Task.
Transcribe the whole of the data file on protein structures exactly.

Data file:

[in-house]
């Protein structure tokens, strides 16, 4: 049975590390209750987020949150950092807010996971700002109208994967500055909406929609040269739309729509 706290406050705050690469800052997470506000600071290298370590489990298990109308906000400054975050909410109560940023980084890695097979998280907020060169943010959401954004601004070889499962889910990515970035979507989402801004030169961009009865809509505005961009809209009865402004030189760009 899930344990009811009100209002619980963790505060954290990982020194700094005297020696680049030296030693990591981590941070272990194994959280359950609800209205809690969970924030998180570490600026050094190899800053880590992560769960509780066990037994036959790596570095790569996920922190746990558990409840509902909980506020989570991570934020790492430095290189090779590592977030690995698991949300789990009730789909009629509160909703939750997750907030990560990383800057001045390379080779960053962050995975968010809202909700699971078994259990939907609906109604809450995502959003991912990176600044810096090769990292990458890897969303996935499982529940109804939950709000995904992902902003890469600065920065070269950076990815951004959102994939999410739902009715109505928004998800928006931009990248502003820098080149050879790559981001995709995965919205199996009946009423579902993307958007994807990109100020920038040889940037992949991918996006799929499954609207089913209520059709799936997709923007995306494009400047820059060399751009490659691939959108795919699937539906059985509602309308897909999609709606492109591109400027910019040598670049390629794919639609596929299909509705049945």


[in-house]
């Protein structure tokens, strides 16, 4: 049975590390209750987020949150950092807010996971700002109208994967500055909406929609040269739309729509 706290406050705050690469800052997470506000600071290298370590489990298990109308906000400054975050909410109560940023980084890695097979998280907020060169943010959401954004601004070889499962889910990515970035979507989402801004030169961009009865809509505005961009809209009865402004030189760009 899930344990009811009100209002619980963790505060954290990982020194700094005297020696680049030296030693990591981590941070272990194994959280359950609800209205809690969970924030998180570490600026050094190899800053880590992560769960509780066990037994036959790596570095790569996920922190746990558990409840509902909980506020989570991570934020790492430095290189090779590592977030690995698991949300789990009730789909009629509160909703939750997750907030990560990383800057001045390379080779960053962050995975968010809202909700699971078994259990939907609906109604809450995502959003991912990176600044810096090769990292990458890897969303996935499982529940109804939950709000995904992902902003890469600065920065070269950076990815951004959102994939999410739902009715109505928004998800928006931009990248502003820098080149050879790559981001995709995965919205199996009946009423579902993307958007994807990109100020920038040889940037992949991918996006799929499954609207089913209520059709799936997709923007995306494009400047820059060399751009490659691939959108795919699937539906059985509602309308897909999609709606492109591109400027910019040598670049390629794919639609596929299909509705049945």